Updated: Mar 18
The Kansas unemployment rate dropped to 2.6% in January, the lowest level during the governorship of Laura Kelly and the lowest rate in more than a decade. The state’s jobless rate surged to 12.2% in 2020 at outset of the COVID-19 pandemic. (Tim Carpenter/Kansas Reflector)
TOPEKA — The Kansas unemployment rate declined in January to 2.6%, federal and state agencies said Friday, to the lowest level in more than a decade.
The COVID-19 pandemic hijacked the nation’s economy in April 2020 to drive the jobless rate in Kansas to an astonishing 12.2 percent. It was above 5 percent for six months, before sliding to 4.7 percent by October 2020. The gradual decline placed the figure at 3.8 percent by January 2021 and 2.9 percent in October 2021.
In the latest report from the Kansas Department of Labor and the U.S. Bureau of Labor Statistics, the state’s unemployment rate hit 2.6 percent in January. There were 39,000 Kansans without a job last month, a sharp decline from 56,000 unemployed in January 2021.
“Kansas started 2022 with strong job growth, with estimates showing 8,500 jobs added in January,” said Amber Shultz, secretary at the state Department of Labor.
In the pre-pandemic period of the Kelly administration, the unemployment rate in Kansas was stuck at 3.1 percent for 13 consecutive months. It has now been below 3.1 percent in each of the five months from September to January.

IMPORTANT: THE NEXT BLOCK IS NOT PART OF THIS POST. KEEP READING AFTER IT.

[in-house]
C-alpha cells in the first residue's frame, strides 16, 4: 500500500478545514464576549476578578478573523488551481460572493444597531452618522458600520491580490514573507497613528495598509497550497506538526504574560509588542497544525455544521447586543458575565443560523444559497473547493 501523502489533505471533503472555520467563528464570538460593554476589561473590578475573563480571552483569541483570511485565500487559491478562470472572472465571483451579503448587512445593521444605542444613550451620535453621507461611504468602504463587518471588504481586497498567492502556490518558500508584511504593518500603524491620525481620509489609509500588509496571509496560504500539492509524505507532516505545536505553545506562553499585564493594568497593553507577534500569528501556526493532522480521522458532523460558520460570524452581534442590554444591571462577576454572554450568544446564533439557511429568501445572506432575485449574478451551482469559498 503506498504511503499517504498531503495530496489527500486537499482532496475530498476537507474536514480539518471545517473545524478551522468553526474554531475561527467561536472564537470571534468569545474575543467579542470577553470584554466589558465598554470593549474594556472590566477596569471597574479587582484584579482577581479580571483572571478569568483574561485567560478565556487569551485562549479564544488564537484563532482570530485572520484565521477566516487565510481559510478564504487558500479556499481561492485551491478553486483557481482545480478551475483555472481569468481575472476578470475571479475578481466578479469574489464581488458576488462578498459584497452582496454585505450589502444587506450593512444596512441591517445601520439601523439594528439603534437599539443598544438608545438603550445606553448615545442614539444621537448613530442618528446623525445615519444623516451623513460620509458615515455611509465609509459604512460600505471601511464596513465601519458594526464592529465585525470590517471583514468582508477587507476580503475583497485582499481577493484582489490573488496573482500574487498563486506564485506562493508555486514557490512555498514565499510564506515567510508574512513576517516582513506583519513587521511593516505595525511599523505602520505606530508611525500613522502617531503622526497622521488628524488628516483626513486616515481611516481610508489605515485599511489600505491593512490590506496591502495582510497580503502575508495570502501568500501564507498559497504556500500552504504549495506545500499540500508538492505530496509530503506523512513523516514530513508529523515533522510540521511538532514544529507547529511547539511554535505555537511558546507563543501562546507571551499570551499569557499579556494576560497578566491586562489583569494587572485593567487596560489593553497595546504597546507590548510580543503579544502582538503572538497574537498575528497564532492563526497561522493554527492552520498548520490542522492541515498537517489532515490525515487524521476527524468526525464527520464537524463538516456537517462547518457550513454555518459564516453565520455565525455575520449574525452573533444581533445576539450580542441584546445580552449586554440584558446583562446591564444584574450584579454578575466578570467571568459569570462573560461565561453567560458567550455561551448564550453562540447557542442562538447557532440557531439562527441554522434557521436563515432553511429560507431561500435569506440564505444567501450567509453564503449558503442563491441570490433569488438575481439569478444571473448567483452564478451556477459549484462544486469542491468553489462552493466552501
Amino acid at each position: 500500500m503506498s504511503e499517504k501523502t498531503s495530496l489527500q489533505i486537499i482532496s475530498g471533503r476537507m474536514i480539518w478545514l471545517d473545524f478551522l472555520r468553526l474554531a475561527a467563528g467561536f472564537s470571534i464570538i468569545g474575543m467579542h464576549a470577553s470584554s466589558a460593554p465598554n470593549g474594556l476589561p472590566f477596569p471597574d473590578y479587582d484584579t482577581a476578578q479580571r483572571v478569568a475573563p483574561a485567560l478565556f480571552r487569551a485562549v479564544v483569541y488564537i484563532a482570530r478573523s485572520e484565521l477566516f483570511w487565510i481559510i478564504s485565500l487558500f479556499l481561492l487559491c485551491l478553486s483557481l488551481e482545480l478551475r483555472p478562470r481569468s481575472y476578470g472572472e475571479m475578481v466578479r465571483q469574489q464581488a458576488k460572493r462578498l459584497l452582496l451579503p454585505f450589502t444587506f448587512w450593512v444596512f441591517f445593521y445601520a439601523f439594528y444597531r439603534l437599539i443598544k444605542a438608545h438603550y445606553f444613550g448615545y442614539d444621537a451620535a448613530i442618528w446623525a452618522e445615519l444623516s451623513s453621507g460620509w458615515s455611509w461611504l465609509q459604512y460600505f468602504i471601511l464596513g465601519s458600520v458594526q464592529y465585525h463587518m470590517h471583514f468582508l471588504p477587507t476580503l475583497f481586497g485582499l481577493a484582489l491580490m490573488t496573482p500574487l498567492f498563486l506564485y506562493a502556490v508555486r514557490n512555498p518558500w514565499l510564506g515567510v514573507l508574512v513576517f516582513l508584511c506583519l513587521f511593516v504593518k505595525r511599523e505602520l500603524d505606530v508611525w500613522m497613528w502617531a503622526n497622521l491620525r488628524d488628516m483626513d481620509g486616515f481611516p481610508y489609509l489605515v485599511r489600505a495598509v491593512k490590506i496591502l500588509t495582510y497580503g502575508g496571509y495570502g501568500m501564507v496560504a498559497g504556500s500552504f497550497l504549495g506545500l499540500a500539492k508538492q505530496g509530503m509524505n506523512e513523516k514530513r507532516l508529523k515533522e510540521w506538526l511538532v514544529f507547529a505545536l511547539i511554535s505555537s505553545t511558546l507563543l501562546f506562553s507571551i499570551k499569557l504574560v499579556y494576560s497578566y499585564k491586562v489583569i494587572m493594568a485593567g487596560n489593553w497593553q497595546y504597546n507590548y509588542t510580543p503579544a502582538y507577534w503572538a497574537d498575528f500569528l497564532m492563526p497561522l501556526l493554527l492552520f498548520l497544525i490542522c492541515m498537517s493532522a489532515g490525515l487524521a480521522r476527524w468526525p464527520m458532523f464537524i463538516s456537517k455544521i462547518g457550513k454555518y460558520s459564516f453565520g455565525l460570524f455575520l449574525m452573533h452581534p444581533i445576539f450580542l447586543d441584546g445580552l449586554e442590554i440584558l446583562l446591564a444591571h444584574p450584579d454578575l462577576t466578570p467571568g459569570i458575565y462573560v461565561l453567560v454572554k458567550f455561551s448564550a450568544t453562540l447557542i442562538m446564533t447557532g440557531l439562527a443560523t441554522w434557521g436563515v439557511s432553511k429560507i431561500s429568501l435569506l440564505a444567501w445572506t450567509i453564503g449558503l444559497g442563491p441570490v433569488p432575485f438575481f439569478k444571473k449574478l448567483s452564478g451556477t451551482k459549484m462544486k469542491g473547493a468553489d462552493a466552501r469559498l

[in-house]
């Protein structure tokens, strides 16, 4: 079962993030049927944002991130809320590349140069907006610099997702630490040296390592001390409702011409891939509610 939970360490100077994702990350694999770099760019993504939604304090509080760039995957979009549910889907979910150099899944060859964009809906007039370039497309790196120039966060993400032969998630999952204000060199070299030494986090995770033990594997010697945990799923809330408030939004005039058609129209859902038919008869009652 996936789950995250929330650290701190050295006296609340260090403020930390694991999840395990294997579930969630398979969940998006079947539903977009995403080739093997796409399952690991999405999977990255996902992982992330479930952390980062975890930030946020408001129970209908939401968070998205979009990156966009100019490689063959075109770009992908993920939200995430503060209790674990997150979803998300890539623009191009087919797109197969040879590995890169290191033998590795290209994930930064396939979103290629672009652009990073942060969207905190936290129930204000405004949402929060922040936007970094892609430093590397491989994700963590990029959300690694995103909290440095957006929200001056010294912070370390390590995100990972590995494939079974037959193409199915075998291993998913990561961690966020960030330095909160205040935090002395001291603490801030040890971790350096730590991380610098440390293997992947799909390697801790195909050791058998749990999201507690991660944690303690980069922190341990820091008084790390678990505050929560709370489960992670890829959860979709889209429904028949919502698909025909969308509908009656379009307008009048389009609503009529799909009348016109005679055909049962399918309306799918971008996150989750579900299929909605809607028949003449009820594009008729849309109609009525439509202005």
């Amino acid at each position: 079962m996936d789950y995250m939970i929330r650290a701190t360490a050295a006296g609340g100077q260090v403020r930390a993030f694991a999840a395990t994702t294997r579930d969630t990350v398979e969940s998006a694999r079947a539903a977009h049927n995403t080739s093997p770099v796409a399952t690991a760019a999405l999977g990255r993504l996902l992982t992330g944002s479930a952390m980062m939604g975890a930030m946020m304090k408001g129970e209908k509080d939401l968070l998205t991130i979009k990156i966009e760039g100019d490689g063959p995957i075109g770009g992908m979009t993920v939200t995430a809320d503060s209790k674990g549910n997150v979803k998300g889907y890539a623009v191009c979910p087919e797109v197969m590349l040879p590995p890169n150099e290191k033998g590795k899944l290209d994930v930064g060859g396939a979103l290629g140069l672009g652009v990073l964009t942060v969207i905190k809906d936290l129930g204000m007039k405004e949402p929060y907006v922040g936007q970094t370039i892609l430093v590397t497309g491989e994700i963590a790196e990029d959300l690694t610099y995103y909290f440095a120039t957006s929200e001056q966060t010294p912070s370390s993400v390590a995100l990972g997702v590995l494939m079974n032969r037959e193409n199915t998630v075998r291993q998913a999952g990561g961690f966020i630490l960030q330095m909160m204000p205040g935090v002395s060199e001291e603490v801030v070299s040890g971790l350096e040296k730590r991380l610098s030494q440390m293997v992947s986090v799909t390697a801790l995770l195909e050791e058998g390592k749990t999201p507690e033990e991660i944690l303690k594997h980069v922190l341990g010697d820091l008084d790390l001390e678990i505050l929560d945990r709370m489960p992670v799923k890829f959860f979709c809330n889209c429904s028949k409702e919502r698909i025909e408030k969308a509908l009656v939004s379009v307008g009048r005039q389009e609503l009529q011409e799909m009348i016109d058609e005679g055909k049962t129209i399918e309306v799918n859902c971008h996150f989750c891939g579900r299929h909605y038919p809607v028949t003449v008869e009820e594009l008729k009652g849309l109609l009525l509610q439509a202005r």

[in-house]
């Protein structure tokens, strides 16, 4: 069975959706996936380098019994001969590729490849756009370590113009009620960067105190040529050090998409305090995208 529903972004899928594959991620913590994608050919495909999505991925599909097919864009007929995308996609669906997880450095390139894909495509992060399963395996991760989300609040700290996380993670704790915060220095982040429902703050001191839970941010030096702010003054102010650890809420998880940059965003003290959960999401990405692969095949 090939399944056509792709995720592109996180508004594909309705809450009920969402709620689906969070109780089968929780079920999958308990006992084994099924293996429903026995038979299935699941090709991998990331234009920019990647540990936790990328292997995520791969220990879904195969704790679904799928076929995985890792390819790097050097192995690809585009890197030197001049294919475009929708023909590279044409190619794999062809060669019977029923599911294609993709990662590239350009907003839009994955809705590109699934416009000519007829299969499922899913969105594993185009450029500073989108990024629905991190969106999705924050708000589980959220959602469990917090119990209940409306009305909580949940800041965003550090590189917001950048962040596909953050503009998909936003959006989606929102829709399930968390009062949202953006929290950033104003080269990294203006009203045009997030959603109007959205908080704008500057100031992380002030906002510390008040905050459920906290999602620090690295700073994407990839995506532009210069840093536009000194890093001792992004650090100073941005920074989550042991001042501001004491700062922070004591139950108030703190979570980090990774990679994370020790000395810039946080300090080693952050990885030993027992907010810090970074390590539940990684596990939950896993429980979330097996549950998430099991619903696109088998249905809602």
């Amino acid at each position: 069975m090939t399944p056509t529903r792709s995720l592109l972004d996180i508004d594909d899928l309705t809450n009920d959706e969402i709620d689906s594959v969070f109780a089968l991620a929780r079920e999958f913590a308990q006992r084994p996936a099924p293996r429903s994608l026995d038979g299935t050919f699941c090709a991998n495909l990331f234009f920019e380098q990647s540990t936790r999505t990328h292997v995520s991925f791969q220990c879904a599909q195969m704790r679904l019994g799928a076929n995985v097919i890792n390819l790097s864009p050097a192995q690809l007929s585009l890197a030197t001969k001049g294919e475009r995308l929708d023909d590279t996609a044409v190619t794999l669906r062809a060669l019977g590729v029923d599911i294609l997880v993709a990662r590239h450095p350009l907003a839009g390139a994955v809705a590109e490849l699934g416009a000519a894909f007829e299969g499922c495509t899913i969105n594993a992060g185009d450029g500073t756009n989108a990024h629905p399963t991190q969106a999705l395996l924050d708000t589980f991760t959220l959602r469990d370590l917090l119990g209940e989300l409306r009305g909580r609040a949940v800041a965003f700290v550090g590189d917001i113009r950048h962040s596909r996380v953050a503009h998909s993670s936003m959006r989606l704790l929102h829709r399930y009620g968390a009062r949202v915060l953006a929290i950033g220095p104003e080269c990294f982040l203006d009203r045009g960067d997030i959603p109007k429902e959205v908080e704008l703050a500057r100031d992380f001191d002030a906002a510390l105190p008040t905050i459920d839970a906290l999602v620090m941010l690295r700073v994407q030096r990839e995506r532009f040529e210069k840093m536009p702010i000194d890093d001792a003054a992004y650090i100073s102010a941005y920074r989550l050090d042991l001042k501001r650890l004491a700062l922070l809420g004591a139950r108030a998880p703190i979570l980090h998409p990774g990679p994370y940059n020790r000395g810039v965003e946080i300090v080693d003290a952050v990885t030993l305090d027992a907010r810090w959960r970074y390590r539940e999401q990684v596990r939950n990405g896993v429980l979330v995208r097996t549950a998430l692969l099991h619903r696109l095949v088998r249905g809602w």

Kelly’s predecessor, Gov. Jeff Colyer, led the state for one year while the unemployment rate ranged from 3.2 percent to 3.4 percent. He replaced Gov. Sam Brownback, who resigned to work for President Donald Trump.
Brownback was elected in a post-recessionary period with a January 2011 unemployment rate of 6.8 percent. Under his leadership, the rate progressively declined to 3.5 percent.
Emilie Doerksen, an economist at the state Department of Labor, said the January report indicated the state’s unemployment rate continued a downward trend to territory below pre-pandemic levels in part because the labor force participation rate had dropped in Kansas. The workforce stood at 1.5 million in January 2020, but was at 1.49 million in December.
In the report for January, Kansas nonfarm payroll employment climbed by 8,500 from December. The private-sector job figure increased by 5,100 over the month as government employment went up by 3,400.
Since January 2021, Kansas seasonally adjusted total nonfarm jobs increased by 17,100. This change is due to an increase of 16,200 private sector jobs and an increase of 900 government jobs.
This article was used by permission from the Kansas Reflector. The Kansas Reflector is a non-profit online news organization serving Kansas. For more information on the organization, go to its website at www.kansasreflector.com.